Letters – Our readers write: Winter 2014

We absolutely loved it and thought Yevgenia Casale did an excellent job capturing us as a farm family in her writing.

November 17, 2014 | | Back Issues | Departments | Letters, Our Readers Write | Winter 2014

The Next Generation

Before I even got to the next generation farmer stories in the fall issue, I wanted to write immediately when I read the editor’s note [“You Go, GenY!”]. I’m neither a baby boomer nor a Gen Y – I guess I’d be an Xer – but I share your optimism and excitement for the future around their desire to turn to essential work, applying modern technology, lessons from the rat race, and social and environmental responsibility along the way. I’d been hoping to see something like this happen, and it looks like it’s time for that hope to bloom. Thank you for summing it up so nicely. Go, Gen Y!

Jennifer Payne, Mono

Sean and Amy Davis with baby Nora and Sean’s parents Joanne and John amid sunflowers they grow for birdseed at Davis Feed & Farm Supply. “2013 is the year I’ll never forget because we had four generations living on this farm,” says Sean. Photo by Pete Paterson.

Sean and Amy Davis with baby Nora and Sean’s parents Joanne and John amid sunflowers they grow for birdseed at Davis Feed & Farm Supply. “2013 is the year I’ll never forget because we had four generations living on this farm,” says Sean. Photo by Pete Paterson.

Yevgenia Casale does an excellent job in her article “The Next Generation: Farm Kids are Returning to Their Roots” [autumn ’14]. She captures that sense of the fundamental rightness of producing our food from the land on which we all live, and, by implication, the foolishness in the current Ontario government’s penchant for building on the most farmable land.

I found myself wondering what it was about the stories of the four families she profiled that had gripped me as I read. Perhaps it is that long years ago my wife and I came here from Great Britain with a strong feel for the farming life. This was based on the relatively unusual circumstance in a country where the Industrial Revolution first began that both of us had relatives in agriculture with whom we spent time in the summers.

As a first job, I taught physiology and pest zoology at an agricultural college. My subsequent career in Canada, while mostly focused on human health, on occasion took me into the realm of farm animal productivity, most recently into the genetics of improving milk production in dairy cows.

My observation of farming practice across much of our vast country is that it works best where strong family cohesion coincides with savvy business skills and a sound sense of what to take from the smorgasbord of modern technology. The four families profiled exemplify those qualities in spades!

Ian Keith Anderson, Editor, Hills of Heritage blog, Caledon

We want to extend a massive thank you for including us in your article [“The Next Generation: Two Generations of Dairy Farming Pioneers” autumn ’14]. We absolutely loved it and thought Yevgenia Casale did an excellent job capturing us as a farm family in her writing. She is a very talented writer and we have had many customers comment how it was a great read.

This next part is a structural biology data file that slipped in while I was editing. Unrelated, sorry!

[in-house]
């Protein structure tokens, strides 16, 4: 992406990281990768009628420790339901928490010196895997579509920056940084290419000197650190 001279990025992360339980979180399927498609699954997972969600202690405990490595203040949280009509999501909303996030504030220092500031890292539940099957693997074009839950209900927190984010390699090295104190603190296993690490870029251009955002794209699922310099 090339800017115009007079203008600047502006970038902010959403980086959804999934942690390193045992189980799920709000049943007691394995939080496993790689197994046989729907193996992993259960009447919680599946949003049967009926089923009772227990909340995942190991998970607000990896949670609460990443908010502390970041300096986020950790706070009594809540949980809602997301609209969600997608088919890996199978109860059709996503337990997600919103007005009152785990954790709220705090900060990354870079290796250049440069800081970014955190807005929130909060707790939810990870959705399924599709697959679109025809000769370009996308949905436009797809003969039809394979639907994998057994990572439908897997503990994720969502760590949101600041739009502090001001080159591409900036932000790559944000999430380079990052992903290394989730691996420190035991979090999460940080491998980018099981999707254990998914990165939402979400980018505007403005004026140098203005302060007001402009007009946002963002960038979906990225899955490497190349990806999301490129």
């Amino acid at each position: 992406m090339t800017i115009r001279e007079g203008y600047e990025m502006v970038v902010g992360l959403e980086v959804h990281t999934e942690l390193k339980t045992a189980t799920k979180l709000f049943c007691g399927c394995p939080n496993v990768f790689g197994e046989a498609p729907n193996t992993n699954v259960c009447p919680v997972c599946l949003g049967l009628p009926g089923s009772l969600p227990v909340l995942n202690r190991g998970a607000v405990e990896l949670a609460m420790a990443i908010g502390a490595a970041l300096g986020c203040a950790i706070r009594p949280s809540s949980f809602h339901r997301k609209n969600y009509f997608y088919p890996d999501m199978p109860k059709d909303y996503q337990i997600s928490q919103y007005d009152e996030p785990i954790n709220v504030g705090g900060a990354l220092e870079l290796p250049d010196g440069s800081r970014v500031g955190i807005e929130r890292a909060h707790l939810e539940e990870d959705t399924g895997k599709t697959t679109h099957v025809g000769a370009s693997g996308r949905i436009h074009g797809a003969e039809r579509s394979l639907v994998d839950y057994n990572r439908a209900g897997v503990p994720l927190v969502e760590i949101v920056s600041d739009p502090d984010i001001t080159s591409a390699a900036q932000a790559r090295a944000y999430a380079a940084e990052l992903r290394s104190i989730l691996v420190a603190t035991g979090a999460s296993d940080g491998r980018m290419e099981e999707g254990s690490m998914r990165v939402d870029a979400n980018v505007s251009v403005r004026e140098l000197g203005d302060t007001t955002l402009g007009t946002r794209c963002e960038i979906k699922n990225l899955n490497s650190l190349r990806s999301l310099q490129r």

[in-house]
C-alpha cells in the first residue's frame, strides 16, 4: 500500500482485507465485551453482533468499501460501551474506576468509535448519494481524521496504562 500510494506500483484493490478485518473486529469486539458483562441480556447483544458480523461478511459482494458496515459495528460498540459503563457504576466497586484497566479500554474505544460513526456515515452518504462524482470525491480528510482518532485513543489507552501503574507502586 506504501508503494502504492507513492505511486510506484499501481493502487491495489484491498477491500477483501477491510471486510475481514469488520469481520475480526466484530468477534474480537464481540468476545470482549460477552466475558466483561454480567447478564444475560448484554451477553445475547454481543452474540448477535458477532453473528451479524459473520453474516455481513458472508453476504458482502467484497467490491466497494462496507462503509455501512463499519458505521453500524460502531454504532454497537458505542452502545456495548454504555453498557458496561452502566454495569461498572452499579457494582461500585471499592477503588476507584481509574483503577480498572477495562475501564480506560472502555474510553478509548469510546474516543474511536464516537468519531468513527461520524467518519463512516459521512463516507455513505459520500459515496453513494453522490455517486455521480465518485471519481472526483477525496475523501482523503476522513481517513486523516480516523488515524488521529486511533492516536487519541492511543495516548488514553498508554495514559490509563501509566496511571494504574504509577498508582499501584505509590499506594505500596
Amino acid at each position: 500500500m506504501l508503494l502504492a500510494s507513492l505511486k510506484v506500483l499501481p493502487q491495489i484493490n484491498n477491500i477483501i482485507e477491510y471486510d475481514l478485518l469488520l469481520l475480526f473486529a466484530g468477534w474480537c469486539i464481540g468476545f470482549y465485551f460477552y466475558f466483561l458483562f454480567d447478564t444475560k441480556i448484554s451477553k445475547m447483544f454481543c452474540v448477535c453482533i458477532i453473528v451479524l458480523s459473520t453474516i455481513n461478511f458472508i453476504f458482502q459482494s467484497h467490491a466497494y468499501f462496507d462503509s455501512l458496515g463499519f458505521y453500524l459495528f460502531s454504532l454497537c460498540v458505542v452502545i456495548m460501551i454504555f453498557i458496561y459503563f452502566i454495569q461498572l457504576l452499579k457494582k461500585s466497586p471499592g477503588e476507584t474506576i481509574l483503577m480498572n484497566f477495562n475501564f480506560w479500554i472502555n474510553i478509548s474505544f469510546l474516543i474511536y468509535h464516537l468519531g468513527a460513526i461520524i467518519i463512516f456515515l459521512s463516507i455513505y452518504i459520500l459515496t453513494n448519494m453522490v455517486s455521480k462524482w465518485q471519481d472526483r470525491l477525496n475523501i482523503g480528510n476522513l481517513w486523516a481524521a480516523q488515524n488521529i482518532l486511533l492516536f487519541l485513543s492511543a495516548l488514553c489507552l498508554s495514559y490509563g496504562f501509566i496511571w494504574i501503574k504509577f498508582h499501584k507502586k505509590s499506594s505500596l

Emily and Marianne den Haan, Sheldon Creek Dairy

Dutch Masters

Re: “The Next Generation: A Stable Relationship” (Dutch Masters), aut ’14. This is an example of true craftsmanship that seems to be disappearing in our world. How wonderful that the torch is passed on!

Linda Mackie (web comment)

A Salute to John Rumble

Three cheers for In The Hills for recognizing the truly significant achievements of John Rumble and his team from so many years ago [“The Caledon Horse That Could” autumn ’14]. History told by those who actually made it is a treasure we should all appreciate. The foundations of Canada’s success in the equestrian sports today were built by the likes of John Rumble. A great sportsman and a gentleman of the highest order.

Good luck to the eventers at Pan Am 2015!

Gary van Bolderen, Caledon East

letters_nestAUT14_SAPuppy love

What a delight it was to come across Bethany Lee’s new puppy story [“Headwaters Nest” autumn ’14]. Actually, my mom found it while she was sitting on the back deck of our new house in the country watching our puppy Zoe chase crickets in the grass. Zoe is [Bethany’s puppy] Blixen’s sister and has turned our lives upside down and right side up. It’s been an adjustment for sure, but worth every warm snuggle – she is the most loveable and lightning-fast little pup.

Izabela (web comment)

Careful Now!

Re: “When Birds Go Bad” by Dan Needles, autumn ’14

Likewise, never bend over to check a water bowl in the sheep pen in breeding season.

Bob Reid (web comment)

Online In The Hills

We welcome your comments! For more commentary from our readers, or to add your own thoughts on any of the stories, please add a comment at the bottom of any article. You can also send your letters by e-mail to [email protected] or use our handy submission form. Please include your name, address and contact information. In the Hills reserves the right to edit letters for publication.

About the Author More by Our Readers

Leave a Comment

Your email address will not be published.

By posting a comment you agree that IN THE HILLS magazine has the legal right to publish, edit or delete all comments for use both online or in print. You also agree that you bear sole legal responsibility for your comments, and that you will hold IN THE HILLS harmless from the legal consequences of your comment, including libel, copyright infringement and any other legal claims. Any comments posted on this site are NOT the opinion of IN THE HILLS magazine. Personal attacks, offensive language and unsubstantiated allegations are not allowed. Please report inappropriate comments to vjones@inthehills.ca.